This retail/institutional space was created for the Greater Houston Area Visitor’s Bureau. The shop used Formica’s Italian poplar Ligna and Chemetal’s brushed aluminum laminate throughout. Other surfaces were painted to match. Photo courtesy of Jud Haggard.  
     

Depending on the scope and complexity of a project, the average cost for a store fixture can range from a few thousand dollars for a small fixture to a few million dollars for an entire store of fixtures and millwork. Porfido says that the company is seeing a trend these days for light-colored woods like anigre and light finishes in all of its markets. Store fixtures are incorporating more glass and custom metal elements, along with highly polished finishes.

Finishing is done in-house in the shop’s DeVilbiss spray booths. However, installations are outsourced, along with veneer layup. The shop uses Hafele and Blum hardware, in addition to the custom hardware made for store fixtures.

In the shop, Porfido says that employees are divided into teams, headed up by job captains, to work on projects as they come in. One unique thing, he adds, is that there is not a designated panel saw person in the shop. All employees are taught how to run the Schelling FMH panel saw. “The software is approachable and there are at least two people on every team that can run the saw,” he says. Each team does its own cutting. CNC machine work and finishing are done in different departments.

     
 
This Boston Armani store is just one of several high-end retail stores for which the shop has made fixtures. Mark Romeo, project manager and estimator, says that the shop is heavily involved in curved casework and mouldings like those used in this store. Photo courtesy of Hutchins Photography Inc.  
     

Having state-of-the-art machinery is an important element for getting projects done on time, Porfido says. In addition to the Schelling saw, the company has a Busellato Jet 6000 CNC machining center, Wadkin five-head moulder, several Powermatic table saws, Panhans shaper, Timesavers sander, DMC sander for final sanding, a Brandt edgebander, a horizontal Gannomat CNC index machine,and a V-groover from Star-V. All drafting is done in AutoCAD, and Porfido says the shop uses AutoDesk Inventor for complex 3-D modeling.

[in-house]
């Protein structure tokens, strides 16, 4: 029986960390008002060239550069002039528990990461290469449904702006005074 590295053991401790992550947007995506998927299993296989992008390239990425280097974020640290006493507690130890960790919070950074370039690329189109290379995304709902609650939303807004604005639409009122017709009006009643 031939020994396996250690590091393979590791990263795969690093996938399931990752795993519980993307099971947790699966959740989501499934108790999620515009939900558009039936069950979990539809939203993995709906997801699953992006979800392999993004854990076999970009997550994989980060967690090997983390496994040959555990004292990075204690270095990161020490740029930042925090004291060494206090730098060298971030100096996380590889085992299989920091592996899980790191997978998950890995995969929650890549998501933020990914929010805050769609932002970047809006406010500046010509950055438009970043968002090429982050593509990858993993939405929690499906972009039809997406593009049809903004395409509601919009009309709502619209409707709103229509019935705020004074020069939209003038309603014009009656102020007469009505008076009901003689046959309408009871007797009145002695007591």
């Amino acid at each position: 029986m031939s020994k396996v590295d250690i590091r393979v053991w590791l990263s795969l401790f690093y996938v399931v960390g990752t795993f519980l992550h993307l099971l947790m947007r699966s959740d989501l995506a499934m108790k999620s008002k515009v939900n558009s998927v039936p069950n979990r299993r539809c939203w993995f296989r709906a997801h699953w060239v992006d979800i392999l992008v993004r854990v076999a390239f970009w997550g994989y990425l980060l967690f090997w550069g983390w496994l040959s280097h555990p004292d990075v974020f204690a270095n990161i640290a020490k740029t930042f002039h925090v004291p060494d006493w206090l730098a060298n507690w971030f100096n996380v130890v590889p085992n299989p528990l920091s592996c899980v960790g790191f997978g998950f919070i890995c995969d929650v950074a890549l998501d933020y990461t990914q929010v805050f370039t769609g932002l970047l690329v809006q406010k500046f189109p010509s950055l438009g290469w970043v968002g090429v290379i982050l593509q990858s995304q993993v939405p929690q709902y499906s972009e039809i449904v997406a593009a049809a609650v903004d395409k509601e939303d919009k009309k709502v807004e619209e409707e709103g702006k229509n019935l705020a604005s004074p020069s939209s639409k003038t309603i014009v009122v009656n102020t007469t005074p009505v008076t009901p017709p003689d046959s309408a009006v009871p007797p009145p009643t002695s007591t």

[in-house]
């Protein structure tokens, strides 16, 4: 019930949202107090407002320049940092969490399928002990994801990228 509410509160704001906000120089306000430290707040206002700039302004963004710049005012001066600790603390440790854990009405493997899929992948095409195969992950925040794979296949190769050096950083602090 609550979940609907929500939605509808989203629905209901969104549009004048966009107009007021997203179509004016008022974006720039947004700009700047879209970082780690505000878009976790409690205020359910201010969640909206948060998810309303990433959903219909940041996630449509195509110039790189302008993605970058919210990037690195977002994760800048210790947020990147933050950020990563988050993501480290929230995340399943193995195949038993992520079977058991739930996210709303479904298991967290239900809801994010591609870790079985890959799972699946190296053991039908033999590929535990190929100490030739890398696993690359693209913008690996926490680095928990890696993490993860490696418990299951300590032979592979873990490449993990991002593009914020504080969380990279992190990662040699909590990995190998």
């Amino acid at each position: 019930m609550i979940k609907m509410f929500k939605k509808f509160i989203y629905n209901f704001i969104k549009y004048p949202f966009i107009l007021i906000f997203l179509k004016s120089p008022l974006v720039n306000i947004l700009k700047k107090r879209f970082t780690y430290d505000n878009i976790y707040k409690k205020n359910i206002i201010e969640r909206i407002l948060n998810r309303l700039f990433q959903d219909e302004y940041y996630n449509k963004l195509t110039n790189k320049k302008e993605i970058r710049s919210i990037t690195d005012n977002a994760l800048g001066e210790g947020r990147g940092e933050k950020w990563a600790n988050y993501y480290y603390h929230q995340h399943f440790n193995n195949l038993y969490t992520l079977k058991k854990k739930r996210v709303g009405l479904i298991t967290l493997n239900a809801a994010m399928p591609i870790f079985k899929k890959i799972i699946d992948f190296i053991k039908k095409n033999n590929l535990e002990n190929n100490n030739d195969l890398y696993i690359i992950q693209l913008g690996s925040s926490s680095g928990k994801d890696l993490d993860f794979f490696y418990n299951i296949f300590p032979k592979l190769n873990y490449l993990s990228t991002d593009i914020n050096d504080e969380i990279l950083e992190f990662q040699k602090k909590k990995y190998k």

Moving with the Economy

When he is not busy working, Richey is an avid mountain climber and adventurist. According to Sharon Guerin, office administrator, “Mark likes to attain the top in whatever he does. So, the same drive that he puts into his mountain climbing, he has put into this business as well.”

This push for excellence is what drives the company forward and keeps it growing. Porfido says, “The shop would like to move into a larger space and add more equipment as soon as the economy allows. We would like to grow to be a $15 to $20 million business. But a lot of this growth will depend on what happens in the economy, because we will need to sell more to cover the cost of the move. We want to be in a position to move the facility when the economy turns. Right now there is a shortage of reasonably priced light industrial space in the Boston area. It is expensive, and we are taking our time shopping, hoping to find a bargain somewhere.”

Even in an economic downturn, the future of store fixtures looks healthy. “I think that as long as there are malls, store fixturing will remain a good business to be in because lease requirements require store owners to turn over their spaces. Most malls require that their tenants revitalize their store spaces at least every 10 years. In addition, since most retailers are in the fashion business, they like to change the look of their stores to keep up with the changing looks of fashion. These two driving forces keep the retail fixturing business going. As fashion changes, store interiors change and, therefore, so do fixtures,” he adds.